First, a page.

What is Smart Grid?

An electricity supply network that uses digital communications technology to detect and react to local changes in usage. - Oxford English Dictionary Smart Grid is a concept describing the evolution of the power system. Among the desired future power system attributes would include the following:

  • an increased application of modern communication methods,
  • renewable power generation,
  • distributed or bulk energy storage,
  • micro-grids,
  • distributed generation,
  • incorporation of power electronic devices, etc.

How these technologies are deployed is subjective and thus subject to biases of the stakeholders. Stakeholders are interested in having increased observability of the system in order that efficiency, network design decisions, power quality, load forecast quality, and power system reliability can be improved. This can allow for savings in capital expenditures and operation and maintenance costs as well as revenue gains due to a potentially increased system efficiency.

Consumers would be interested in having increased power reliability and being able to reduce their energy rate. This could be achieved through the implementation of a time varying energy rate system.

Having a power system capable of integrating large amounts of renewable energy is an example of consumer or social benefits that the Smart Grid would allow.

Benefits of Smart Grid

The key drivers for the change to a modern electrical grid are:

  • Increase in operational efficiency,
  • Increase in energy efficiency,
  • Added customer satisfaction, and
  • Increased renewable energy integration.

The stakeholders in the electrical grid benefit from these positive changes as illustrated in Figure 1.

The utility experiences reduced capital expenditures, reduced operations costs, and increased flexibility in generation and control. Consumers have lower energy bills, reduced outages, and more information about their energy usage. The societal benefits are decreased carbon emissions, added environmental information and energy efficiency initiatives based on real-time information.

Operational Efficiency

Operating an electrical grid, whether large or small, is a complex task. There are strong market and regulatory pressures on a utility to keep electrical rates low. By adding control and monitoring points throughout the system, connected back to a common control point, the information can be used from a single point to operate the system to maintain proper voltage and frequency throughout the network. As control and monitoring points are added to the system, advanced asset management techniques can be used to increase system reliability.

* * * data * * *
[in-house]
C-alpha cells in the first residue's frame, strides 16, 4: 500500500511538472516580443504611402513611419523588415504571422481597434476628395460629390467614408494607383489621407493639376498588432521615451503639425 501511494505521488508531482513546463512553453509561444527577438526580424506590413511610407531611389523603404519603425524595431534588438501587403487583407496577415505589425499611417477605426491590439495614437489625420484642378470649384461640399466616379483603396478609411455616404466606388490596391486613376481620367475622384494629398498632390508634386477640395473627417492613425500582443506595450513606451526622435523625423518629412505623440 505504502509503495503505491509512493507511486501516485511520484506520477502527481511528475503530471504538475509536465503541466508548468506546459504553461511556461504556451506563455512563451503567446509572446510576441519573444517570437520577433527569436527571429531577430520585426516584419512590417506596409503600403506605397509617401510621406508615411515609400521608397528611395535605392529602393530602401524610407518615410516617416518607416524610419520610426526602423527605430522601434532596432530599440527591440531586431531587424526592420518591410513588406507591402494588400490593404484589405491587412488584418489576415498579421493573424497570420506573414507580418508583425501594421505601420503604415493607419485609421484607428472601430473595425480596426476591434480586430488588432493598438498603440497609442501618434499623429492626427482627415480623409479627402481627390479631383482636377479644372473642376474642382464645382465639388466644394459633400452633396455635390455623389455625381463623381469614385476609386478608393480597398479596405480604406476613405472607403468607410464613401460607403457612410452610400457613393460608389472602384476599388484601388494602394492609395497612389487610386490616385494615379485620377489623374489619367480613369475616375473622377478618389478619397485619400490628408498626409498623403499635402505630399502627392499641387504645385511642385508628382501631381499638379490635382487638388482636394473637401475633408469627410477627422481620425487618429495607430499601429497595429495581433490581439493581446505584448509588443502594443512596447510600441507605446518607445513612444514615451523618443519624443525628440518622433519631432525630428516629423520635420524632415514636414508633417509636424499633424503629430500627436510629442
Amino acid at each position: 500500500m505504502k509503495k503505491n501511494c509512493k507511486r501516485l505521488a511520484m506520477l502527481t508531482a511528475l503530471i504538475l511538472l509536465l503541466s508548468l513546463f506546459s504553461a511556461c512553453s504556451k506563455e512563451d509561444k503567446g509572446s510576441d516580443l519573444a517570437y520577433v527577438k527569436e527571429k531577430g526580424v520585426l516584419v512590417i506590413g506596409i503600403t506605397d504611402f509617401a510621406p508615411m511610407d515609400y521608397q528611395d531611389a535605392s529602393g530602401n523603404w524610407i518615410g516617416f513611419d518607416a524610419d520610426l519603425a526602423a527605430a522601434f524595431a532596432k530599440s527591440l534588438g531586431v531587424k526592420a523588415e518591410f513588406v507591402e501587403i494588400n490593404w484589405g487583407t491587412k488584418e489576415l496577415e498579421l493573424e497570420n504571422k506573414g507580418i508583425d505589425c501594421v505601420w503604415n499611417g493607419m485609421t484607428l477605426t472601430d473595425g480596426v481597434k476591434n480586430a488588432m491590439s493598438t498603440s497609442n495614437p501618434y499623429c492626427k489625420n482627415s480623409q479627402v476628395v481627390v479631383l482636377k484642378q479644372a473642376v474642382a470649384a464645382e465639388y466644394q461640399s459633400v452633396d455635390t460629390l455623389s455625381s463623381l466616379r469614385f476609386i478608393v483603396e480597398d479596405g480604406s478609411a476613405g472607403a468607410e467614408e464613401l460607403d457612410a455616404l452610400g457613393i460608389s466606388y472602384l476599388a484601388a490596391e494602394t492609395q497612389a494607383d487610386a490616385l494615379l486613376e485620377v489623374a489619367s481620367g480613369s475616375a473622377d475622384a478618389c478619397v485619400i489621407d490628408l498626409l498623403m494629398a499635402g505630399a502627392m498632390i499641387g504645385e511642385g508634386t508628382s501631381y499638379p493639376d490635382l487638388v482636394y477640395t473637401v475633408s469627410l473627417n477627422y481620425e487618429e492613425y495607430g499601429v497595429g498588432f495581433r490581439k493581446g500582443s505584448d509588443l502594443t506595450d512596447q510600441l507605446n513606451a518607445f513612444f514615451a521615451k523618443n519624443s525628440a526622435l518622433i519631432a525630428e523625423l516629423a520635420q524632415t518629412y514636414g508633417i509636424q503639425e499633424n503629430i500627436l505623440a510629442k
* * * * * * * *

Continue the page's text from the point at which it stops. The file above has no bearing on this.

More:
Energy Efficiency

There were an estimated 67 billion kWh in distribution losses in Canada in 2015. Xcel Energy (an American utility) estimates that advanced electrical grid control and operation could reduce these losses by 30%.

The losses in the system are reduced with specialized equipment including capacitors, static compensaters and advanced storage control. This equipment is used for volt/VAR control to maintain an optimal power factor and optimal power flow.

Customer Satisfaction

Smart meters on customers homes allow the customers to have real-time information about their energy usage. Understanding how your energy usage compares to others in the community, the utility can suggest customized upgrades to your home that have known ROI. These could include new windows, better insulation, etc.

Better distribution system managements are associated with improved power quality, reducing inconvenience to the customer. This is done with improvements in the following:

  • Voltage/current harmonics
  • Voltage magnitude
  • Frequency
  • Number and length of outages,

Renewable Energy Integration

Integrating variable renewable energy generation assets such as solar, wind, tidal, etc requires a different paradigm for overall system control as its percentage of total generation increases. With historical load profile information and detailed forecasting, a modern grid can manage the variable nature of the renewable energy integration. This is further enhanced with a distributed demand side management system and electrical storage.

Figure 2 - Traditional power system

Figure 2 - Traditional power system

The electrical utility system was designed for energy flow in one direction (Figure 2), from the utility generation facilities to the customer.